Tag Archives: altdaily

Media: AltDaily editor seeks public office


AltDaily editor-in-chief Jesse Scaccia is running for Norfolk City Council against three people who are not editor-in-chief of AltDaily. Among them is incumbent Councilman Barclay C. Winn. Photo by Sam Shinault.

NORFOLK, Va. – I’m glad to announce today that the online alternative media site AltDaily on March 20 announced what folks who read The Virginian-Pilot on March 9 probably already know:

AltDaily edit0r-in-chief Jesse Scaccia is running for Norfolk City Council.

Timeliness clearly is not this blog’s superpower. But I had a chance this week to speak with Scaccia and his rivals for the Super Ward 6 seat, presently held by Councilman Barclay C. Winn, the man with the most optimistic name in Norfolk government.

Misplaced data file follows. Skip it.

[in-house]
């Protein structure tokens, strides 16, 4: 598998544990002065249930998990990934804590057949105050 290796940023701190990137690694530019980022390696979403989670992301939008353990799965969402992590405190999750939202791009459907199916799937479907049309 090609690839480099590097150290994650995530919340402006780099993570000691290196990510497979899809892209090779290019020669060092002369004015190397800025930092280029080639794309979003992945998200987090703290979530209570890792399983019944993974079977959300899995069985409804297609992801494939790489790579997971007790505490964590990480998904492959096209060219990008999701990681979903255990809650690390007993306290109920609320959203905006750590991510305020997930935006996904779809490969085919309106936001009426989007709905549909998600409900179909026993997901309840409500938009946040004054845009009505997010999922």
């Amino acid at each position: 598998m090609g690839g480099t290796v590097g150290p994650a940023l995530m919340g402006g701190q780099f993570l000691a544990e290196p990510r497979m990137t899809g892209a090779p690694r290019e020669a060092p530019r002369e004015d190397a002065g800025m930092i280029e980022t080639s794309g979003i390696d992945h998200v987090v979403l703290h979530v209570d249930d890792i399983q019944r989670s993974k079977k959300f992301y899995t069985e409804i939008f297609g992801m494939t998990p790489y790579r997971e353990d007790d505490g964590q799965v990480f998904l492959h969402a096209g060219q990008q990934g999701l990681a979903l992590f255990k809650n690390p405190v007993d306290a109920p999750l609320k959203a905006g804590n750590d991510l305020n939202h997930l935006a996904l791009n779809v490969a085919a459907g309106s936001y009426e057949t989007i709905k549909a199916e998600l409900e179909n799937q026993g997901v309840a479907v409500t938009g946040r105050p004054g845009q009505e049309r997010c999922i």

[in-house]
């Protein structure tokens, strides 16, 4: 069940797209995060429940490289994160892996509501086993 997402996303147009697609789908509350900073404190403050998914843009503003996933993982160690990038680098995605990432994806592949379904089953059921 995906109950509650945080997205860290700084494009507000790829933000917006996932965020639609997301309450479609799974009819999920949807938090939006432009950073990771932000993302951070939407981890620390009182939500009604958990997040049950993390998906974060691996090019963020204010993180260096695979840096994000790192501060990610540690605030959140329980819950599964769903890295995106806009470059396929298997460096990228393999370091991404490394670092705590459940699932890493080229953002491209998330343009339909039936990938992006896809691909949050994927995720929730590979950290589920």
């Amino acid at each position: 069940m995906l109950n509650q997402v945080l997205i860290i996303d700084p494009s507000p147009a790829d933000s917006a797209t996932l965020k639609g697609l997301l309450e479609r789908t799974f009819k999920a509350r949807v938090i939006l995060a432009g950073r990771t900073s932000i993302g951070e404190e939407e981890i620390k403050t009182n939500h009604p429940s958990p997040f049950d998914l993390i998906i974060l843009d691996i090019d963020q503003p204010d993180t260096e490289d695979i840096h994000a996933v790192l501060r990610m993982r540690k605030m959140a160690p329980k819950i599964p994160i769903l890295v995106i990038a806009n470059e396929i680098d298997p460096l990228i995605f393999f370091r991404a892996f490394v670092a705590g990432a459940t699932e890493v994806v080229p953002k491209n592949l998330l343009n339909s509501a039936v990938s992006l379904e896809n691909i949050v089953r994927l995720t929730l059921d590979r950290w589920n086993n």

First, let me set the plate.

As The Pilot‘s Jillian Nolin reported, Scaccia is among three people who qualified to challenge Winn on the May ballot. The other candidates are John Amiral and Marcus A. Calabrese. As a proud resident of some whole other non-Norfolk city, I wish them all happy hunting.

This situation raises some questions for readers of AltDailywhich I’m on record as being, as well as for those who appreciate transparency in the local press. I wish AltDaily had noted Scaccia’s candidacy as soon as it became a matter of public record, if not earlier. However, they have acknowledged it both at the site and discussed it on AltDaily‘s Facebook page. Additionally, they’ve been clear about how AltDaily will try to avoid conflicts.

Here’s a graf from AltDaily’s announcement:

During the election any story on AltDaily that is in any way related to Norfolk politics will be edited by a member of our editorial board. AltDaily will not play a role in the campaign; should Jesse (or any of the other candidates) choose to purchase advertising on the site, they will have to pay for it.

And here’s Scaccia, responding to a reader’s concerns via Facebook: